"I want to interact with a REST API and pull a field out of its response JSON" is an incredibly common workflow, and yet to do that in golang is far from trivial. You need to define serializer types and all sorts of stuff (or you can take a route I've seen encouraged where people to use empty interfaces, which can cause runtime exceptions).

Same deal with a worker pool. Concurrency is great, but instead of providing a robust, well written solution as part of the language itself, it gives you a toy like this https://gobyexample.com/worker-pools (still the most common result on Google) that is only 80% of the way there. Then you find yourself bolting things onto it to cover your features (we need to know if things fail, so let's just add another channel. We also need finality, whelp, another channel it is), and before you know if you have an incomprehensible mess.


> "I want to interact with a REST API and pull a field out of its response JSON" is an incredibly common workflow, and yet to do that in golang is far from trivial

    // Interact with a REST API and pull a field out of its response JSON.
    func interact(url string) (field string, err error) {
     resp, err := http.Get(url)
     if err != nil {
      return "", fmt.Errorf("error making HTTP request: %w", err)
     }
     defer resp.Body.Close()
    
     if resp.StatusCode != http.StatusOK {
      return "", fmt.Errorf("error querying API: %d %s", resp.StatusCode, resp.Status)
     }
    
     var response struct {
      Field string `json:"the_field"`
     }
    
     if err := json.NewDecoder(resp.Body).Decode(&response); err != nil {
      return "", fmt.Errorf("error parsing API response: %w", err)
     }
    
     return response.Field, nil
    }
IMO this is a good level of abstraction for a language's standard library. Each of the concrete steps required for the process are simply and adequately represented. Each can fail, and that failure is idiomatically managed directly and inline, which, when applied to an entire program, significantly improves reliability. If you find yourself doing this often, you can easily write a function to do the grunt work. Probably

    func getJSON(url string, response interface{}) error
> Same deal with a worker pool. Concurrency is great, but instead of providing a robust, well written solution as part of the language itself, it gives you a toy like this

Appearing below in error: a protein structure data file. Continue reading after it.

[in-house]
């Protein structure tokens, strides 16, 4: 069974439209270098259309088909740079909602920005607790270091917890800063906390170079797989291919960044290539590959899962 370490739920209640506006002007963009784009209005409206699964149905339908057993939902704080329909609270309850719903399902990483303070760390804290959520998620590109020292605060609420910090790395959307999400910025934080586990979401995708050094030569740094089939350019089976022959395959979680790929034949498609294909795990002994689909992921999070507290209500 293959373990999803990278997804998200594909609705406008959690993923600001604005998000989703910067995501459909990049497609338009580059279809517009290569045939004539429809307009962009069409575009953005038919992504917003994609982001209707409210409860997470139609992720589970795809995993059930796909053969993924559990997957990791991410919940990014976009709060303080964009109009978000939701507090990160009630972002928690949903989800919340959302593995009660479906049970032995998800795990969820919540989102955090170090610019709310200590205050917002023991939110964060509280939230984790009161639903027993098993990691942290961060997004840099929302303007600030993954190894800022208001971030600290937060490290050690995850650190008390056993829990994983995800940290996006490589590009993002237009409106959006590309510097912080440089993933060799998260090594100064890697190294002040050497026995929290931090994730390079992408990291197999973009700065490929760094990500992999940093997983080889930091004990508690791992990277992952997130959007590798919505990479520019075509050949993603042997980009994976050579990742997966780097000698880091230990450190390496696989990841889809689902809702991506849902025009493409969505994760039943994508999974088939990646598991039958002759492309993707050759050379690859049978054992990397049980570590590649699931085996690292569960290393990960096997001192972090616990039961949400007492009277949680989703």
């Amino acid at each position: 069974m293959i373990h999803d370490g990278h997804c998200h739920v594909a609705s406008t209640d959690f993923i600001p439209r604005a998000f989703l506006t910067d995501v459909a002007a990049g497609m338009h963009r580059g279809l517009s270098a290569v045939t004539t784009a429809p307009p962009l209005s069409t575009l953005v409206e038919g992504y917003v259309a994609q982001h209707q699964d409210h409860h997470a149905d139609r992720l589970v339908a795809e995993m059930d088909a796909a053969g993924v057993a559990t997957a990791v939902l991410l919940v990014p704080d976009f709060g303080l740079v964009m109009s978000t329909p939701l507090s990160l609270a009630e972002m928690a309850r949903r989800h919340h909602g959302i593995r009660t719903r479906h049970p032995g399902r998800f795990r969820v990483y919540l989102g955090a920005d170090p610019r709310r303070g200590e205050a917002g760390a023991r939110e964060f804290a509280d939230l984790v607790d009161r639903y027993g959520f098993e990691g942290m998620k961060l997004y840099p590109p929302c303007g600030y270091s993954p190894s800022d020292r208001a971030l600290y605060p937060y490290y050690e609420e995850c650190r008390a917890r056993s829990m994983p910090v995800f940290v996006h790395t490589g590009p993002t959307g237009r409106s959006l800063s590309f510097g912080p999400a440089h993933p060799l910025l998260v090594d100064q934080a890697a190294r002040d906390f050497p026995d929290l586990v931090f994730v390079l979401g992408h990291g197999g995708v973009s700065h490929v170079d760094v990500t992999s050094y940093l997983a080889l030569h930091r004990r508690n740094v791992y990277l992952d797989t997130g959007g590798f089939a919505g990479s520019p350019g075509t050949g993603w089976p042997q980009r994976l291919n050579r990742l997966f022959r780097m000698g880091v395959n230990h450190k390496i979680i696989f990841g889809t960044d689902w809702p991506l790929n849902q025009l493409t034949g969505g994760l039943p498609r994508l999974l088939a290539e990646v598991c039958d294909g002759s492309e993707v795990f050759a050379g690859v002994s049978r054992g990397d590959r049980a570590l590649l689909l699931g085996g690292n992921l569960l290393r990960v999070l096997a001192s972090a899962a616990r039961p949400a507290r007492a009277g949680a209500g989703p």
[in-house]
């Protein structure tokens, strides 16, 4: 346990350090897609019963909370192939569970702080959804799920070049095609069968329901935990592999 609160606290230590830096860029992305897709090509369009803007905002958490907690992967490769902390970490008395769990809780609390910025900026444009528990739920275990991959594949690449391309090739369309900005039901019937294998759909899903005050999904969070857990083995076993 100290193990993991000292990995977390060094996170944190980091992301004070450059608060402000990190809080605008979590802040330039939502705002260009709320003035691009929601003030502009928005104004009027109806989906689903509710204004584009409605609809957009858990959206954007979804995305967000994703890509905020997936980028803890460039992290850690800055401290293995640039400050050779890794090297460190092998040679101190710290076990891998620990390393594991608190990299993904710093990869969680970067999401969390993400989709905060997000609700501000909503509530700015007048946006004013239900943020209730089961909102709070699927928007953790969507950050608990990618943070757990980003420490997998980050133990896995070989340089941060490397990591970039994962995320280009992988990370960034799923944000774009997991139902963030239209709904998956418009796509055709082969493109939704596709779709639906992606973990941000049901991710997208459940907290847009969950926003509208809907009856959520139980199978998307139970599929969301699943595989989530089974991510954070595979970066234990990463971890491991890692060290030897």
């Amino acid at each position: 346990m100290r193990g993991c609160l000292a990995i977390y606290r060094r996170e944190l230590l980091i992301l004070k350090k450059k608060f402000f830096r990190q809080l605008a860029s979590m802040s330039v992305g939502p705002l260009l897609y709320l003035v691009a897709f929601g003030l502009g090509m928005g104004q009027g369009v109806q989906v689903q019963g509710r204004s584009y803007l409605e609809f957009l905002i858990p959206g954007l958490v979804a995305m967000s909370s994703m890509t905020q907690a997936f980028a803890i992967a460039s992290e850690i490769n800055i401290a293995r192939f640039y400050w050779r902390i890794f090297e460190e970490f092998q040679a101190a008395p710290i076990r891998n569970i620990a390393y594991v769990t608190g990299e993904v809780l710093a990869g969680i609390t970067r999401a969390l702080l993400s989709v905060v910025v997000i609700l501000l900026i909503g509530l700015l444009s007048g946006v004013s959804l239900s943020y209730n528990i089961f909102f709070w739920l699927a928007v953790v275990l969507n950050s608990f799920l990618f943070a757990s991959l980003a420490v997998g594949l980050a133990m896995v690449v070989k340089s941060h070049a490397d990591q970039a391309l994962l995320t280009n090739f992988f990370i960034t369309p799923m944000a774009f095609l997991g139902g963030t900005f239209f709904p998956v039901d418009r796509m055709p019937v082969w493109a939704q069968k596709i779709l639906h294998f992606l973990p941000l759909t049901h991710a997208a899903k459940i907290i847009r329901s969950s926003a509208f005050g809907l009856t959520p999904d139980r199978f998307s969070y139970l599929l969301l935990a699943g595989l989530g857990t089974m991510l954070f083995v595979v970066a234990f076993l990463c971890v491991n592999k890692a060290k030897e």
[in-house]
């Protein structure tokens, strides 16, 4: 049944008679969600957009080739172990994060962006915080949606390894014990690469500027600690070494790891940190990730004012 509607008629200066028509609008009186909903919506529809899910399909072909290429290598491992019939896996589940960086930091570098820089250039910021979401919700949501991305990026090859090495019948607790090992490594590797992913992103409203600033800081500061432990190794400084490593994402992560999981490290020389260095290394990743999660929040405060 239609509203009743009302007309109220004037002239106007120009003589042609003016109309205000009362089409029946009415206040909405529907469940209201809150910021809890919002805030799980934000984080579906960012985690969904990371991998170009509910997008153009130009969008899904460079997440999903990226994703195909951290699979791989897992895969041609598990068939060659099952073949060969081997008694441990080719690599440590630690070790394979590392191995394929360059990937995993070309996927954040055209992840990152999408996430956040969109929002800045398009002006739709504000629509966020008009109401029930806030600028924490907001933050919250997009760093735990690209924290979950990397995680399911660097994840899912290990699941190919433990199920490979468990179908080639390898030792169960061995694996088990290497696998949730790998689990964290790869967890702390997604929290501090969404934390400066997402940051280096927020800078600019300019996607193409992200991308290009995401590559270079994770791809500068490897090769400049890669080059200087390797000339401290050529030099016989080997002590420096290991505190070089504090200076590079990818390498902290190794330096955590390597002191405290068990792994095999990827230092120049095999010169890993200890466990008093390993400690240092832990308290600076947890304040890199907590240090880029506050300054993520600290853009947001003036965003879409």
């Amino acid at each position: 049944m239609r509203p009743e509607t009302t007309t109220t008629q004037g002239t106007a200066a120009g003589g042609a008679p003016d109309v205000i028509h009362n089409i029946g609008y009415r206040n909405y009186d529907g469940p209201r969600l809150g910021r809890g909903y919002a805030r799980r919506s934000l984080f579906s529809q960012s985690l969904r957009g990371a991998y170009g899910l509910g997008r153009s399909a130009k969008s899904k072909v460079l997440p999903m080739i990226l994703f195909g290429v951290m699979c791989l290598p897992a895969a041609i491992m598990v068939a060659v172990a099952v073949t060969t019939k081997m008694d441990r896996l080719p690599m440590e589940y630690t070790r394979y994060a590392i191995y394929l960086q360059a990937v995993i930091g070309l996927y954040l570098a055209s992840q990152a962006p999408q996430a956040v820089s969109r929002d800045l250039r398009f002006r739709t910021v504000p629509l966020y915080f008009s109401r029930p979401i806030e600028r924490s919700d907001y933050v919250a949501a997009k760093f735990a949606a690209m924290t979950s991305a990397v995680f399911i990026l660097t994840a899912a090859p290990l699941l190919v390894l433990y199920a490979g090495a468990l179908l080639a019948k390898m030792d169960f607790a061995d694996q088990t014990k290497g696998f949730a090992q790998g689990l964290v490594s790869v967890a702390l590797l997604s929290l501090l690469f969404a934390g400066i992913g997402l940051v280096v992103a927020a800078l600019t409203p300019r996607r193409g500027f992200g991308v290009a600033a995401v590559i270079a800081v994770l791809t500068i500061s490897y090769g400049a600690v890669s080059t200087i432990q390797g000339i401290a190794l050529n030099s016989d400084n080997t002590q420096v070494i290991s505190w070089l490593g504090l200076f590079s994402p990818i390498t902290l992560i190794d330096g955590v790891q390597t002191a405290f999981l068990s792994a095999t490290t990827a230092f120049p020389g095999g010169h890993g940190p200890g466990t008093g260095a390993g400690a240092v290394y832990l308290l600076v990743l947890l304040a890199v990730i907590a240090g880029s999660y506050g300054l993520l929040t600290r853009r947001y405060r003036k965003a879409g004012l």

Go's concurrency primitives are very low level. This can be bad, but it can also be good: not all worker pools, for example, need the same set of features.


Some of us need the intellectual delight to make the work bearable. If I can view my code as some kind of art, constructing great abstractions, it helps me forget that I’m spending a huge portion of my life logging, aggregating, and analyzing internet clicks.


The problem is you’re delighted by the code but everyone who comes after you can’t stand it.


You don't know that the word "great" in this case doesn't mean "simple, elegant, and as minimally abstracted as necessary"


It might not have been the intention of the original poster, but "great" to me implies pretty much the opposite of minimal abstractions. But perhaps I am just burnt by experience :)


Consider trying to get a job in a part of the tech sector doing meaningful work. Just because the best minds of our generation are squandering themselves on adtech doesn't mean you have to do the same.


You should view this condition as something to fix in yourself. Take joy in doing these things with precision and efficiency, and making your work easy to understand and explain to others. It's hubris and, frankly, rude to subject your professional colleagues to your artistic expression.


"making your work easy to understand and explain to others"

This is the hallmark of a professional (very likely mature and senior) team member. Nothing to prove and interested in a maintainable project.

There are times for clever, no doubt. Every rule has an exception.

Bill (William) Kennedy at Ardan Labs has a line he uses in his talks: the bottom level developers need to grow and come up and the top level developers need to avoid cleverness and come down and everyone meet in the middle.